This paper argues that we need to re-think the semantics/pragmatics distinction in the light of new evidence from embedding of irony. This raises a new version of the old problem of ‘embedded implicatures’. I argue that embedded irony isn’t fully explained by solutions proposed for other embedded implicatures. I first consider two strategies: weak pragmatics and strong pragmatics. These explain embedded irony as truth-conditional content. However, by trying to shoehorn irony into said-content, they raise problems of their own. I conclude (...)
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  27. Logic and Ontology of Language.Urszula Wybraniec-Skardowska - 2019 - In Bartłomiej Skowron (ed.), Contemporary Polish Ontology. Berlin/Boston: DE GRUYTER, MOUTON. pp. 109-132.
    The main purpose of the paper is to outline the formal-logical, general theory of language treated as a particular ontological being. The theory itself is called the ontology of language, because it is motivated by the fact that the language plays a special role: it reflects ontology and ontology reflects the world. Language expressions are considered to have a dual ontological status. They are understood as either concretes, that is tokens – material, physical objects, or types – classes of tokens, (...)
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  28. Operator Arguments Revisited.Juhani Yli-Vakkuri, John Hawthorne & Peter Fritz - 2019 - Philosophical Studies 176 (11):2933-2959.
    Certain passages in Kaplan’s ‘Demonstratives’ are often taken to show that non-vacuous sentential operators associated with a certain parameter of sentential truth require a corresponding relativism concerning assertoric contents: namely, their truth values also must vary with that parameter. Thus, for example, the non-vacuity of a temporal sentential operator ‘always’ would require some of its operands to have contents that have different truth values at different times. While making no claims about Kaplan’s intentions, we provide several reconstructions of how such (...)
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  29. The Science of Meaning: Essays on the Metatheory of Natural Language Semantics.Derek Ball & Brian Rabern (eds.) - 2018 - Oxford: Oxford University Press.
    By creating certain marks on paper, or by making certain sounds-breathing past a moving tongue-or by articulation of hands and bodies, language users can give expression to their mental lives. With language we command, assert, query, emote, insult, and inspire. Language has meaning. This fact can be quite mystifying, yet a science of linguistic meaning-semantics-has emerged at the intersection of a variety of disciplines: philosophy, linguistics, computer science, and psychology. Semantics is the study of meaning. But what exactly is "meaning"? (...)
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  30. Indexicals in Remote Utterances.Adrian Briciu - 2018 - Philosophia 46 (1):39-55.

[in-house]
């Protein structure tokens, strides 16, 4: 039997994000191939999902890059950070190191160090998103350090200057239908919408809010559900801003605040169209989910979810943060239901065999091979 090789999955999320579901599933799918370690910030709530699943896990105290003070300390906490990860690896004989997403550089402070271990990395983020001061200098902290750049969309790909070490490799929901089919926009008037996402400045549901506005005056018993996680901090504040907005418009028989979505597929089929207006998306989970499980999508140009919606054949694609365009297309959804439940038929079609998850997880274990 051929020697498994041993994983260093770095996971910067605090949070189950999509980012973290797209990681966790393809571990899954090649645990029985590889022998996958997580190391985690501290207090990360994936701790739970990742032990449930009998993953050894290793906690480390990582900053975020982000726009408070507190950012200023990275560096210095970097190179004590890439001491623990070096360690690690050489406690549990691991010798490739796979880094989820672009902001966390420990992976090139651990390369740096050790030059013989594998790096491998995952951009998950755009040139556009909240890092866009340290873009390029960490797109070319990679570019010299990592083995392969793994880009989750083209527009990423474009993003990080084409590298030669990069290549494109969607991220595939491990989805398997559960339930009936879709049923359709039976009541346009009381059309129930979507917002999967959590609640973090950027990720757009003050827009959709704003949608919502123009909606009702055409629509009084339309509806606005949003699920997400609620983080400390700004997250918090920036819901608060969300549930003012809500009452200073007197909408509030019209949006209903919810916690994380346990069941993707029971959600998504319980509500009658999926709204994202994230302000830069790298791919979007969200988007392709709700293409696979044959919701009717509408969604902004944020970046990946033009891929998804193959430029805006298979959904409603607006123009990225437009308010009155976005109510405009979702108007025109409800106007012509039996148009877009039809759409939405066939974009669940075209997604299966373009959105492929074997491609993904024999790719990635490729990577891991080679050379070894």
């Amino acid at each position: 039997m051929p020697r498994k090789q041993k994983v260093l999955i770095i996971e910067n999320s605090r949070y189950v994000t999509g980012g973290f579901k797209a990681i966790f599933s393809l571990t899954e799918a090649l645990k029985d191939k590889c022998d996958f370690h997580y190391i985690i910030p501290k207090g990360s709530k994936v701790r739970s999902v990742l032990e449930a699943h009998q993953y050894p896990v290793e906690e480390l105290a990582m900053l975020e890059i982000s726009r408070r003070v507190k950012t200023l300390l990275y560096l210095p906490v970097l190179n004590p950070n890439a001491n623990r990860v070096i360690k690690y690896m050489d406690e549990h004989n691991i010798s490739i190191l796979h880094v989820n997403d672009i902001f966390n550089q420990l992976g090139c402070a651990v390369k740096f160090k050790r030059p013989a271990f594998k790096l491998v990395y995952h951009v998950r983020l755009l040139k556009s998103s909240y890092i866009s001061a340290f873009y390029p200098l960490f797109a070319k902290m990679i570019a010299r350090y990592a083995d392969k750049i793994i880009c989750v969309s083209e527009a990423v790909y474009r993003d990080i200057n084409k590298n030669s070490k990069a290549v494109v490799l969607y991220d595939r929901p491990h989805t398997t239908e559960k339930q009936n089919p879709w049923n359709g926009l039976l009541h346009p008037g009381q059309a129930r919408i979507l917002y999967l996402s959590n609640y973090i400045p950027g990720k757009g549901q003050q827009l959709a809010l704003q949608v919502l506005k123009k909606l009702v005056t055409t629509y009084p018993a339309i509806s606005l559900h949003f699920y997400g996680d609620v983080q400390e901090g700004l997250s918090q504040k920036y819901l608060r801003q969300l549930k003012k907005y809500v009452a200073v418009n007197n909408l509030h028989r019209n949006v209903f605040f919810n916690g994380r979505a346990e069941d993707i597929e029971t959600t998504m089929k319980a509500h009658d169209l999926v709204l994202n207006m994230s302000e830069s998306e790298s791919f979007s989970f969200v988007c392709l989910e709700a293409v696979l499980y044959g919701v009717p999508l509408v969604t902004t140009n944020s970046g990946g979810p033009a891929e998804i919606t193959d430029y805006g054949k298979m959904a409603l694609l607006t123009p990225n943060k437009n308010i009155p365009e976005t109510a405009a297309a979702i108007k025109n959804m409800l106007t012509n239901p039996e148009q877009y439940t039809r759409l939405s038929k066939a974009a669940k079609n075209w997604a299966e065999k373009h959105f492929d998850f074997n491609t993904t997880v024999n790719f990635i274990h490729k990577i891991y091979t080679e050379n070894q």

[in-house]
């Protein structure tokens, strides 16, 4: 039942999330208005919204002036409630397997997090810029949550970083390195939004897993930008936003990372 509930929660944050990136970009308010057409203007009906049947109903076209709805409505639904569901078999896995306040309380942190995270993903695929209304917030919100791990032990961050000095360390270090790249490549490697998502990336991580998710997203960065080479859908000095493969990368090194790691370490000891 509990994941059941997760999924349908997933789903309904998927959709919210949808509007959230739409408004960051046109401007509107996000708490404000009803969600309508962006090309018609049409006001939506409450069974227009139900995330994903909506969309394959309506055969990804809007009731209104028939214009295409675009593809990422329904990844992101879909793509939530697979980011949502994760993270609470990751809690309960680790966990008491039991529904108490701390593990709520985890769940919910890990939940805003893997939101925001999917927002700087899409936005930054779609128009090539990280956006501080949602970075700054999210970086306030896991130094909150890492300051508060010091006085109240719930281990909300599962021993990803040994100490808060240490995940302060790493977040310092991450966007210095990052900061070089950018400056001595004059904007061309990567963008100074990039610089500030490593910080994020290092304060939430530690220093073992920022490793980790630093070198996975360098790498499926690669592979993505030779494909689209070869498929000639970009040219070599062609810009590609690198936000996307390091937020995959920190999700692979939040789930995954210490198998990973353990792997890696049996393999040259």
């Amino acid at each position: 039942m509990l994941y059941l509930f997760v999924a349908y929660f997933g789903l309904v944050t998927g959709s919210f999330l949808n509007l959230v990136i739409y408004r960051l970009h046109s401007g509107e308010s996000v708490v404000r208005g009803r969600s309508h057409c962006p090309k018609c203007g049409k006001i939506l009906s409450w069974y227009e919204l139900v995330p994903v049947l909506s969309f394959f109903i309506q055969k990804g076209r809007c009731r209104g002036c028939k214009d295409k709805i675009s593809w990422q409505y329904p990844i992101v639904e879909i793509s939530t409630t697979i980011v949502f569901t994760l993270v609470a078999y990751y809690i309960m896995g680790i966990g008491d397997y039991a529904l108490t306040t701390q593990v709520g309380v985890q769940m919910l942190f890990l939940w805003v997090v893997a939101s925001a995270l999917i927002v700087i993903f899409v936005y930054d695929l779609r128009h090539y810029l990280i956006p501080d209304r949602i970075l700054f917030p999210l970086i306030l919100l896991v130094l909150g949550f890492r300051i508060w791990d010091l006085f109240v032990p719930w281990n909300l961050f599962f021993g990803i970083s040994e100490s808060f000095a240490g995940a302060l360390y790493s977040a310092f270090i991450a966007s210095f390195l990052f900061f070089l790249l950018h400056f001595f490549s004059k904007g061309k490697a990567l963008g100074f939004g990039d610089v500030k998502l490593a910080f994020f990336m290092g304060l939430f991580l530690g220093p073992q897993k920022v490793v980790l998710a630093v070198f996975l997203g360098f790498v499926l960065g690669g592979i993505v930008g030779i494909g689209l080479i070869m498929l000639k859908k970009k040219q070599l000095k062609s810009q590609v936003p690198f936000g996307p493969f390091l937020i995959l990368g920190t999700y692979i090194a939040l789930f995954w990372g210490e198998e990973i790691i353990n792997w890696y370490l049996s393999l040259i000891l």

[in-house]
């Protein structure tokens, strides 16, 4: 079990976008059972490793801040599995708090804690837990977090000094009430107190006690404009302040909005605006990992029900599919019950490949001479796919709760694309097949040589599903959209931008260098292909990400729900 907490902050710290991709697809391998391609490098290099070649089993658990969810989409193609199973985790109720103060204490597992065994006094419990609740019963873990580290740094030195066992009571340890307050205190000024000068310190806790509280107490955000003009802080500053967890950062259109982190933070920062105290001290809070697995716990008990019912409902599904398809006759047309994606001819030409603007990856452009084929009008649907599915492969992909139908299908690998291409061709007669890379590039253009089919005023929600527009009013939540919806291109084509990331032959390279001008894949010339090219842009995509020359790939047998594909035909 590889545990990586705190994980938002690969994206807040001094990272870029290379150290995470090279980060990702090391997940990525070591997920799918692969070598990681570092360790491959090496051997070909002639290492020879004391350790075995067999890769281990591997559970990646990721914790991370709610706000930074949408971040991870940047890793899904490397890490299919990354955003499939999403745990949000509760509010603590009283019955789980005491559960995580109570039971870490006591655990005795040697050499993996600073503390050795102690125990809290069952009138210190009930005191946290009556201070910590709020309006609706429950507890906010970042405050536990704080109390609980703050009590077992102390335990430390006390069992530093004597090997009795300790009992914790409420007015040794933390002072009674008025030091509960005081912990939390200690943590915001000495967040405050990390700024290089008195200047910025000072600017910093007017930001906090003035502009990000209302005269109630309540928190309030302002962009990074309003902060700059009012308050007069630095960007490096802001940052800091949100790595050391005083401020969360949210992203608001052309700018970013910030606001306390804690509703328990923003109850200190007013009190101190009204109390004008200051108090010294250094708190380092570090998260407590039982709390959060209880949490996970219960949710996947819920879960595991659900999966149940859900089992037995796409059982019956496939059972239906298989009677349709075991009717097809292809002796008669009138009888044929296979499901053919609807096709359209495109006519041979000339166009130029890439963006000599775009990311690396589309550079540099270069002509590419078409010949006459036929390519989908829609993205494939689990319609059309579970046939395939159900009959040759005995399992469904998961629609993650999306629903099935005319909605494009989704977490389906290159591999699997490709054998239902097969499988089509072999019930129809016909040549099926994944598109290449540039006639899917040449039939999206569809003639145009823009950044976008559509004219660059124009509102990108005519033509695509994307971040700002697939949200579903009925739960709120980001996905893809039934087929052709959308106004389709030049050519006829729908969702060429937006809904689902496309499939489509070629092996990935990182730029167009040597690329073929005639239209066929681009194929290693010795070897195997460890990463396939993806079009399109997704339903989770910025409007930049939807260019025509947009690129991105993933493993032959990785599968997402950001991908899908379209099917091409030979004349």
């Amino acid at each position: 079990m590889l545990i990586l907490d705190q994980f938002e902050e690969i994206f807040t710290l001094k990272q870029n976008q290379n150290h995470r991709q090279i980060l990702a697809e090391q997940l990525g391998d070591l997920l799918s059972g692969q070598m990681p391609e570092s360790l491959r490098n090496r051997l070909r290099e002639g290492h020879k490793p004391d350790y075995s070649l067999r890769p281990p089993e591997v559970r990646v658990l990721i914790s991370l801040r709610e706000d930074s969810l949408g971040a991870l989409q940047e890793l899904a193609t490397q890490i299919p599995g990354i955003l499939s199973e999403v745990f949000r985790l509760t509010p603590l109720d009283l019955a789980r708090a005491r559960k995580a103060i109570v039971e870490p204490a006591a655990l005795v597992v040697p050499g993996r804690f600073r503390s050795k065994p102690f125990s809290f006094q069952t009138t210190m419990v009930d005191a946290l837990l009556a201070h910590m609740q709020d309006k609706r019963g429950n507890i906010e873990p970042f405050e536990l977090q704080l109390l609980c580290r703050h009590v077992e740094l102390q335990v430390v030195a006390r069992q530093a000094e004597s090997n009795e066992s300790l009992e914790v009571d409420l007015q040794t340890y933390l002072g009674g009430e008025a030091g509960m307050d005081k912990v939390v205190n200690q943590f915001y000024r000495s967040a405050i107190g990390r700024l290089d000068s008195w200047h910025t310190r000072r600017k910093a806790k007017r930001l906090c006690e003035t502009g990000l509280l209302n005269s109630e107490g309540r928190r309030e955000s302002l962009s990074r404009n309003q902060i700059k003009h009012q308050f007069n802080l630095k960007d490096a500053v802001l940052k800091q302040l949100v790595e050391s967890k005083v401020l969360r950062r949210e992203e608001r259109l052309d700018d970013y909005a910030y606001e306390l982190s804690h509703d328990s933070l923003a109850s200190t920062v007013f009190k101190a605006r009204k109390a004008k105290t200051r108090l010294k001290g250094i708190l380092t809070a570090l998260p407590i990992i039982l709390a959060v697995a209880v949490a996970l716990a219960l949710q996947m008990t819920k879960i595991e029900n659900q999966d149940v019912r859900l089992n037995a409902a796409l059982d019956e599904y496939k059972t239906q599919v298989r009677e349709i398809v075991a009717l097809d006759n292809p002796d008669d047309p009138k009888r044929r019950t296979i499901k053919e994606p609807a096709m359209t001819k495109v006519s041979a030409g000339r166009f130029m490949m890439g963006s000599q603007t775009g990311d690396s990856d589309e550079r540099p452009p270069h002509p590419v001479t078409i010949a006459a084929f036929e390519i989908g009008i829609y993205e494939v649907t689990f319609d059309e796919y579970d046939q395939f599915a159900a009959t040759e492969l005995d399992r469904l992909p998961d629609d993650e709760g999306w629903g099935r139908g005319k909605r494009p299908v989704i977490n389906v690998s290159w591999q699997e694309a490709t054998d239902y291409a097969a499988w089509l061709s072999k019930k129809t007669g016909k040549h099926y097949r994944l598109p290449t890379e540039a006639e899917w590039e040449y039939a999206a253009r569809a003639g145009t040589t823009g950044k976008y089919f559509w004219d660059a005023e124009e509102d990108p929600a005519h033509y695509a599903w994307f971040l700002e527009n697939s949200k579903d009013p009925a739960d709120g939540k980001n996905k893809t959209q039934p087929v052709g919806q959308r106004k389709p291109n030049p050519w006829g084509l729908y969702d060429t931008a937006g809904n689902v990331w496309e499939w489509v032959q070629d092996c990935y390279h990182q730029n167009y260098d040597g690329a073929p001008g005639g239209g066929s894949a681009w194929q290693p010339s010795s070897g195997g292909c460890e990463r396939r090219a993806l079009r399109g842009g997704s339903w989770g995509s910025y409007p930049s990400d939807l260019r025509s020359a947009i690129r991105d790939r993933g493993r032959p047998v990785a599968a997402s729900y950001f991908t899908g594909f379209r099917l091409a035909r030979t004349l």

Recording devices are generally taken to present problems for the standard Kaplanian semantics for indexicals. In this paper, I argue that the remote utterance view offers the best way for the Kaplanian semantics to handle the recalcitrant data that comes from the use of recording devices. Following Sidelle I argue that recording devices allow agents to perform utterances at a distance. Using the essential, but widely ignored, distinction between tokens and utterances, I develop the view beyond the initial sketch given (...)
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  31. Structured Propositions, Unity, and the Sense-Nonsense Distinction.Octavian Ion - 2018 - Croatian Journal of Philosophy 18 (2):319-334.
    Back in the Good Old Days of Logical Positivism, theories of meaning were part of a normative project that sought not merely to describe the features of language and its use, but so to speak to separate the wheat from the chaff. In this paper, I side with Herman Cappelen in thinking that we need to rethink and reintroduce the important distinction between sense and nonsense that was ditched along with other normative aspirations during Logical Positivism’s spectacular demise. Despite this, (...)
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  32. From Meaning to Content.Francois Recanati - 2018 - In Derek Ball & Brian Rabern (eds.), The Science of Meaning: Essays on the Metatheory of Natural Language Semantics. Oxford: Oxford University Press.
    According to a widespread picture due to Kaplan, there are two levels of semantic value: character and content. Character is determined by the grammar, and it determines content with respect to context. In this chapter Recanati criticizes that picture on several grounds. He shows that we need more than two levels, and rejects the determination thesis: that linguistic meaning as determined by grammar determines content. Grammatical meaning does not determine assertoric content, he argues, but merely constrains it — speaker’s meaning (...)
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  33. Indexicals and Reference‐Shifting: Towards a Pragmatic Approach.Jonas Åkerman - 2017 - Philosophy and Phenomenological Research 95 (1):117-152.